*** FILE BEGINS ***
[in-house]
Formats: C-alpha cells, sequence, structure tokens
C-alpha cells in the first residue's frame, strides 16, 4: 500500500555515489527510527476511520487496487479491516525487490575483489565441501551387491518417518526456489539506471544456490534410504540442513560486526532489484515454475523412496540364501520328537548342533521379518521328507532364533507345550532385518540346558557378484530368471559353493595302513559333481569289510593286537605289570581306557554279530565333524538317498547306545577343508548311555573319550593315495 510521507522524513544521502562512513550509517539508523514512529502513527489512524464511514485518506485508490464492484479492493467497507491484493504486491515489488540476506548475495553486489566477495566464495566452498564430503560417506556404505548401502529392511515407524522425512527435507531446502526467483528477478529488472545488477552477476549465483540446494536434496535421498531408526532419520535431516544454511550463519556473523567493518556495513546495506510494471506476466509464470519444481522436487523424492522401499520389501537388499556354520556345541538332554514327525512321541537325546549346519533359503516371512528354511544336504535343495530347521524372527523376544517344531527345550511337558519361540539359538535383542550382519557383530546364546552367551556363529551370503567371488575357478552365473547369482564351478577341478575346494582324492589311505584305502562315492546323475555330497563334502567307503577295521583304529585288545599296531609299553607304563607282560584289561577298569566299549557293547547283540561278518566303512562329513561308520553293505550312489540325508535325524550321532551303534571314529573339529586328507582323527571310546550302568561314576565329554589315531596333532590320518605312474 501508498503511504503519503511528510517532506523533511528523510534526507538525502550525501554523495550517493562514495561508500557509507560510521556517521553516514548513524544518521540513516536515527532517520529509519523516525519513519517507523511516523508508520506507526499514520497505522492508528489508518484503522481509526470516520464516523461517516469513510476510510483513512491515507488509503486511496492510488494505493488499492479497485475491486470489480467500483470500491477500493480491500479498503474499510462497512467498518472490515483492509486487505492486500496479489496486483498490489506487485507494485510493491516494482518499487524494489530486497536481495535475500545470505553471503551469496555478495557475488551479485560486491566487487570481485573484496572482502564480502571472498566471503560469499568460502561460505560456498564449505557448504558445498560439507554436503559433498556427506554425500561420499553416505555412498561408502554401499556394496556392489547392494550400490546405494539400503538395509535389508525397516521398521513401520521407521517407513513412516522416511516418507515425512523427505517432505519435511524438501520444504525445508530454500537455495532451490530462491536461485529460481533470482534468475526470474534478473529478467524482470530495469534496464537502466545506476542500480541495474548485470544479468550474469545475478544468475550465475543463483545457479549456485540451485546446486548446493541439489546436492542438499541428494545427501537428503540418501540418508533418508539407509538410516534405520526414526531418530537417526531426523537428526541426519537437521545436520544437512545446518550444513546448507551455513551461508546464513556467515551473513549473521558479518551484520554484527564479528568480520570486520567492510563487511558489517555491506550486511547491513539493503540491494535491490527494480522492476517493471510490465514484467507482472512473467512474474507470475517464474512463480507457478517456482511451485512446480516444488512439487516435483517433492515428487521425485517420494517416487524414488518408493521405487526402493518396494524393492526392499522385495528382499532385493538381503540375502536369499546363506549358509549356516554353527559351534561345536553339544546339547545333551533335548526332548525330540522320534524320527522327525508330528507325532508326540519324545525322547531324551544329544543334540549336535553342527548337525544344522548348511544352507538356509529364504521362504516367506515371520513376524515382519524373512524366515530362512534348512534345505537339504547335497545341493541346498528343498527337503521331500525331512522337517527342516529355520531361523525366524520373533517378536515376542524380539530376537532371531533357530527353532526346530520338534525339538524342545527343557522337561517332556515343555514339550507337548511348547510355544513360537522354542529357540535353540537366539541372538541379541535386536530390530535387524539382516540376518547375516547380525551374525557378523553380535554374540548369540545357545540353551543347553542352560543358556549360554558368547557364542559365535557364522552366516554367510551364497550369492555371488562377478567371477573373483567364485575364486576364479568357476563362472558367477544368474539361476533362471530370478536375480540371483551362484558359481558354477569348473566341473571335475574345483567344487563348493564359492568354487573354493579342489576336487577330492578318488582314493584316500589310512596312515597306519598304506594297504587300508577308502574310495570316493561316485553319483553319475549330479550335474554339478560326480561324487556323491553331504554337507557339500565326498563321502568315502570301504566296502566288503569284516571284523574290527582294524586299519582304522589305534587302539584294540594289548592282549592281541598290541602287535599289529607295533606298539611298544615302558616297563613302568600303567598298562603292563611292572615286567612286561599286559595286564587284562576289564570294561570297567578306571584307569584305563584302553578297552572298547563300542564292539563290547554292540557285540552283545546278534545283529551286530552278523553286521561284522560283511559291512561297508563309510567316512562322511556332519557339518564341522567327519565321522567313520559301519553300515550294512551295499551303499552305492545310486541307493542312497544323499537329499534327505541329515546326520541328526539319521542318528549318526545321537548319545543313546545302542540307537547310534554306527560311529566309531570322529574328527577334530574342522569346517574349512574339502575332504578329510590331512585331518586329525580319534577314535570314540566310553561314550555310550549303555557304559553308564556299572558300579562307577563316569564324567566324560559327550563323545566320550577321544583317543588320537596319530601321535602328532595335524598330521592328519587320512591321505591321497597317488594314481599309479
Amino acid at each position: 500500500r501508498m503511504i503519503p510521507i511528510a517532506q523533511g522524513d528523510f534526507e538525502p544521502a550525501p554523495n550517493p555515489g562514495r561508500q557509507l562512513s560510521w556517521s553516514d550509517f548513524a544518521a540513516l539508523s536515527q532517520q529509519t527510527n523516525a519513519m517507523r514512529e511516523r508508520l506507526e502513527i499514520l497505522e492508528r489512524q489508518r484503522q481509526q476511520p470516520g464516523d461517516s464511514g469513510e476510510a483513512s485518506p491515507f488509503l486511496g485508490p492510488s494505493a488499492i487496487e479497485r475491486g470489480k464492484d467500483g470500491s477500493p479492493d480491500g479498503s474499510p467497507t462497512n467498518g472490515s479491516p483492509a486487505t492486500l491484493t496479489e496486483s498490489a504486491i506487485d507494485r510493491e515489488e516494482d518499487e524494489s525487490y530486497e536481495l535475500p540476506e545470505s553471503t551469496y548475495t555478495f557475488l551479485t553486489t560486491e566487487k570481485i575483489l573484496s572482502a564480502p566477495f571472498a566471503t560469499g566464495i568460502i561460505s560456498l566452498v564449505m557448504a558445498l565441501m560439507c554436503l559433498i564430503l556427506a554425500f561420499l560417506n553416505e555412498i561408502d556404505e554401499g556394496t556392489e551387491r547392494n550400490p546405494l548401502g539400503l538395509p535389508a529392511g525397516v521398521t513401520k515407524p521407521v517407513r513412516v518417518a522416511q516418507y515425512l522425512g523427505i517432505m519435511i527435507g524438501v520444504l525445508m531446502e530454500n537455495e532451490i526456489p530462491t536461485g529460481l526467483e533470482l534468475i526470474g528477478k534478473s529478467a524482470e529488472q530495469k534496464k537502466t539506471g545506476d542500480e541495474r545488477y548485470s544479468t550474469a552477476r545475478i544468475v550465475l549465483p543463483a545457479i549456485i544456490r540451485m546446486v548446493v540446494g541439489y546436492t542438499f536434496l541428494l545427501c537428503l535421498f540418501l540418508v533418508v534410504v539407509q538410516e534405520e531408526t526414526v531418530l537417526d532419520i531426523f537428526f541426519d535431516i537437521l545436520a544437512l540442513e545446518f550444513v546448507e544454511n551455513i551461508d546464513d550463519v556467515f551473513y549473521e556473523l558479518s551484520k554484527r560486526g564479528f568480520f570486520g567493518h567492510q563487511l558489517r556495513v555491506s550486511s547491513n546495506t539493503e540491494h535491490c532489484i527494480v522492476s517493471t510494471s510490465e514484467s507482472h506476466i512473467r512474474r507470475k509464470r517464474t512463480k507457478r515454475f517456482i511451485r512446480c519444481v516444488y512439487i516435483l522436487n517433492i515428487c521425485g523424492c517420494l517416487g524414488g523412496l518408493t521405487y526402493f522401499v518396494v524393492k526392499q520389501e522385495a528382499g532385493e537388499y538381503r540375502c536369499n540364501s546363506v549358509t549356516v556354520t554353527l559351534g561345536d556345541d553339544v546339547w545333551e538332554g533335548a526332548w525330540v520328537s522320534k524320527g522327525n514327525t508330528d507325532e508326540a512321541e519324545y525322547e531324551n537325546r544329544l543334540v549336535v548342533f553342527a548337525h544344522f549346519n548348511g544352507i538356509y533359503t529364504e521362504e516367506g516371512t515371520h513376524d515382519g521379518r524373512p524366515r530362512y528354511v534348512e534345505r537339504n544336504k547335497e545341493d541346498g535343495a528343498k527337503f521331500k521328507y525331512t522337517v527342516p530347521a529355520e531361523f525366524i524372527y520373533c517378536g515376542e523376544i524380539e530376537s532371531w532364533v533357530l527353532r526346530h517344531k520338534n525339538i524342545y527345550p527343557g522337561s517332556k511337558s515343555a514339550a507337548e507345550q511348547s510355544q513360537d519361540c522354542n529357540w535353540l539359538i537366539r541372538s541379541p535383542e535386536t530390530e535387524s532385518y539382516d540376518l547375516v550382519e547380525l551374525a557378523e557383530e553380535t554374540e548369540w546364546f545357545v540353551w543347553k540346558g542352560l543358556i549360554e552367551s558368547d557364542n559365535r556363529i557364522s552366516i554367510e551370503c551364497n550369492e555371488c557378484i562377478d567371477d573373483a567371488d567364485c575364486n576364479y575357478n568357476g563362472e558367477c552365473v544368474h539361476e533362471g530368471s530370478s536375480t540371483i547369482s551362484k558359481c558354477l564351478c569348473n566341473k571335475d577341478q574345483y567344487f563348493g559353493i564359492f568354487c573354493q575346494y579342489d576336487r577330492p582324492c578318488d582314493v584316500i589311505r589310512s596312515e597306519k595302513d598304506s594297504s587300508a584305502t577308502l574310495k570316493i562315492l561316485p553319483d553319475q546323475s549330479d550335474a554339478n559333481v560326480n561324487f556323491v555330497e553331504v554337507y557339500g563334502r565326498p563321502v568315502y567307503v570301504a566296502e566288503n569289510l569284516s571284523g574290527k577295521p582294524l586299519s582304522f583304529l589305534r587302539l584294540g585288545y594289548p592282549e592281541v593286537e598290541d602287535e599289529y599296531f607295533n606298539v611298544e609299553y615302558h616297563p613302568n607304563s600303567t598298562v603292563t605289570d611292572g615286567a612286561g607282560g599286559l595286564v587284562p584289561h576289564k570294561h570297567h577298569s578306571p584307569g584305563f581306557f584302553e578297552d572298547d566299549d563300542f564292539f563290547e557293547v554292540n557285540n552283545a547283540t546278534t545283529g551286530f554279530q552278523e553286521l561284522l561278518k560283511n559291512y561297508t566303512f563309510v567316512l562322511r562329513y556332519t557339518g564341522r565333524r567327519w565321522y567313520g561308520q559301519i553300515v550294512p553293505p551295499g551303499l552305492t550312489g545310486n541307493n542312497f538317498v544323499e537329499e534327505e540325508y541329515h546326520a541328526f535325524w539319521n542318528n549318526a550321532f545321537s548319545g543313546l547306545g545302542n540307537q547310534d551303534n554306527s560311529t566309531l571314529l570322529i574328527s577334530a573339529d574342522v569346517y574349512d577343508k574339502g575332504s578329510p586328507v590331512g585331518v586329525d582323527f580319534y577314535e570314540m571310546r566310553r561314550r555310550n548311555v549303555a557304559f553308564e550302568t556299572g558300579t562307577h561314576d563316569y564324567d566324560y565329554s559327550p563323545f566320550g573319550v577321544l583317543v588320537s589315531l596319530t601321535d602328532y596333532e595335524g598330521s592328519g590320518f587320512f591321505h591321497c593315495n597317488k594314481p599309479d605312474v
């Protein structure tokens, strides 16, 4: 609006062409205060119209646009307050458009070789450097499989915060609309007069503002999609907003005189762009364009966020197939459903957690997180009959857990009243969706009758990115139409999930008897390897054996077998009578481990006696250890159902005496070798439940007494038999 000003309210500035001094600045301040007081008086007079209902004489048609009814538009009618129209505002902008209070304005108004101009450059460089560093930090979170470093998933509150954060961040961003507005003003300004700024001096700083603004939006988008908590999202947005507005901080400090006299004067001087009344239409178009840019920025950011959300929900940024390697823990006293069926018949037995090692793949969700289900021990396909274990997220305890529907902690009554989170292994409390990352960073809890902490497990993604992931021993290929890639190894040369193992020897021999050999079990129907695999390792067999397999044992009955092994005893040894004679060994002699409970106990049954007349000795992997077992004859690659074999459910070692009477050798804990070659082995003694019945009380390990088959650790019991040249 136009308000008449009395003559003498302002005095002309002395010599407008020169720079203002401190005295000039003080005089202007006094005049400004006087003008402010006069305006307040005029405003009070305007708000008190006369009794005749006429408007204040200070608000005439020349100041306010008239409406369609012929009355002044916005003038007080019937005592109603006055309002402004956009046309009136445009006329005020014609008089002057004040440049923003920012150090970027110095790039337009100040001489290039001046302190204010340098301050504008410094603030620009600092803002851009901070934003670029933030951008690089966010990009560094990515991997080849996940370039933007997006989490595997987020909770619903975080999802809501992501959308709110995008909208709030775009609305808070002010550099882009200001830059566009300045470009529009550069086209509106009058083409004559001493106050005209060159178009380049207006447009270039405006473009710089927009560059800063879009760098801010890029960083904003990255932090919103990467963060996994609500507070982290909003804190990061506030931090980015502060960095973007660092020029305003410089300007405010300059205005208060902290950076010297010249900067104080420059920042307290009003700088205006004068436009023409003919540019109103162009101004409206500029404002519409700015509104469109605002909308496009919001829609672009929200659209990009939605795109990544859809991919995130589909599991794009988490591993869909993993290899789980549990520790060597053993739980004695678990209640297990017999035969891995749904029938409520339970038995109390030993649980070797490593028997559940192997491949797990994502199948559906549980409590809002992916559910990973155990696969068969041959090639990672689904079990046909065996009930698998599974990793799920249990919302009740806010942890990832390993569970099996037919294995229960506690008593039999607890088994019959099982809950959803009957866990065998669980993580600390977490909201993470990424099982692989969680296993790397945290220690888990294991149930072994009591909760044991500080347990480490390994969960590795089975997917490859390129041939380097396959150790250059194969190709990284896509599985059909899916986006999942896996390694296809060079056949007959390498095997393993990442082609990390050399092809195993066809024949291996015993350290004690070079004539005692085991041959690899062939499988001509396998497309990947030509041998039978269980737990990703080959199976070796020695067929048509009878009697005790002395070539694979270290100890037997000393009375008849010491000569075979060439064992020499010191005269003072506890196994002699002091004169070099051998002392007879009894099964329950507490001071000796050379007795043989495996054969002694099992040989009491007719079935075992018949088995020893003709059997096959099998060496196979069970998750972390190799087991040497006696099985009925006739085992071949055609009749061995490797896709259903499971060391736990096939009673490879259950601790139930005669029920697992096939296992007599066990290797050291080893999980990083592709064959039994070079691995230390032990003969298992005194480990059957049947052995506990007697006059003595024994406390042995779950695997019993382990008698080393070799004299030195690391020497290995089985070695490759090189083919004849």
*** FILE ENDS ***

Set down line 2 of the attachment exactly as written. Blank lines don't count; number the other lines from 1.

Formats: C-alpha cells, sequence, structure tokens